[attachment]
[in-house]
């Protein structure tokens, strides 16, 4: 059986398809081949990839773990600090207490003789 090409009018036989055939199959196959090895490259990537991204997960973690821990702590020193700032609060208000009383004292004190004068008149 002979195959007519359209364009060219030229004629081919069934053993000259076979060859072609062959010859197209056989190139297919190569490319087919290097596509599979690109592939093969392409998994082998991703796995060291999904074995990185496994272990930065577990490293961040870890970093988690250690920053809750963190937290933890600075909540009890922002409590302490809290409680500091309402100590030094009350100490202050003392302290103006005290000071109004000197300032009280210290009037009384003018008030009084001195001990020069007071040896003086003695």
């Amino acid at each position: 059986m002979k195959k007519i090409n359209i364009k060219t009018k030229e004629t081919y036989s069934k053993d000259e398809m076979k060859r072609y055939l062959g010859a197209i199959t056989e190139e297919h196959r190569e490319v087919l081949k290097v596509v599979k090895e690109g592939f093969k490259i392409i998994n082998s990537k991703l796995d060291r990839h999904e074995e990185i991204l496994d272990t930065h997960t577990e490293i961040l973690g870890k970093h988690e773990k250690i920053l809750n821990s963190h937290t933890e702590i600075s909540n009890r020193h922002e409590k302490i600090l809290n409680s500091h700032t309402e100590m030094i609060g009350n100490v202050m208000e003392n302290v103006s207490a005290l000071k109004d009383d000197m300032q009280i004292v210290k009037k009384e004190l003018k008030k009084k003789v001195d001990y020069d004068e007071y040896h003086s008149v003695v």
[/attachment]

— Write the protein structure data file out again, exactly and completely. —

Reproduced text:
[in-house]
């Protein structure tokens, strides 16, 4: 059986398809081949990839773990600090207490003789 090409009018036989055939199959196959090895490259990537991204997960973690821990702590020193700032609060208000009383004292004190004068008149 002979195959007519359209364009060219030229004629081919069934053993000259076979060859072609062959010859197209056989190139297919190569490319087919290097596509599979690109592939093969392409998994082998991703796995060291999904074995990185496994272990930065577990490293961040870890970093988690250690920053809750963190937290933890600075909540009890922002409590302490809290409680500091309402100590030094009350100490202050003392302290103006005290000071109004000197300032009280210290009037009384003018008030009084001195001990020069007071040896003086003695």
């Amino acid at each position: 059986m002979k195959k007519i090409n359209i364009k060219t009018k030229e004629t081919y036989s069934k053993d000259e398809m076979k060859r072609y055939l062959g010859a197209i199959t056989e190139e297919h196959r190569e490319v087919l081949k290097v596509v599979k090895e690109g592939f093969k490259i392409i998994n082998s990537k991703l796995d060291r990839h999904e074995e990185i991204l496994d272990t930065h997960t577990e490293i961040l973690g870890k970093h988690e773990k250690i920053l809750n821990s963190h937290t933890e702590i600075s909540n009890r020193h922002e409590k302490i600090l809290n409680s500091h700032t309402e100590m030094i609060g009350n100490v202050m208000e003392n302290v103006s207490a005290l000071k109004d009383d000197m300032q009280i004292v210290k009037k009384e004190l003018k008030k009084k003789v001195d001990y020069d004068e007071y040896h003086s008149v003695v």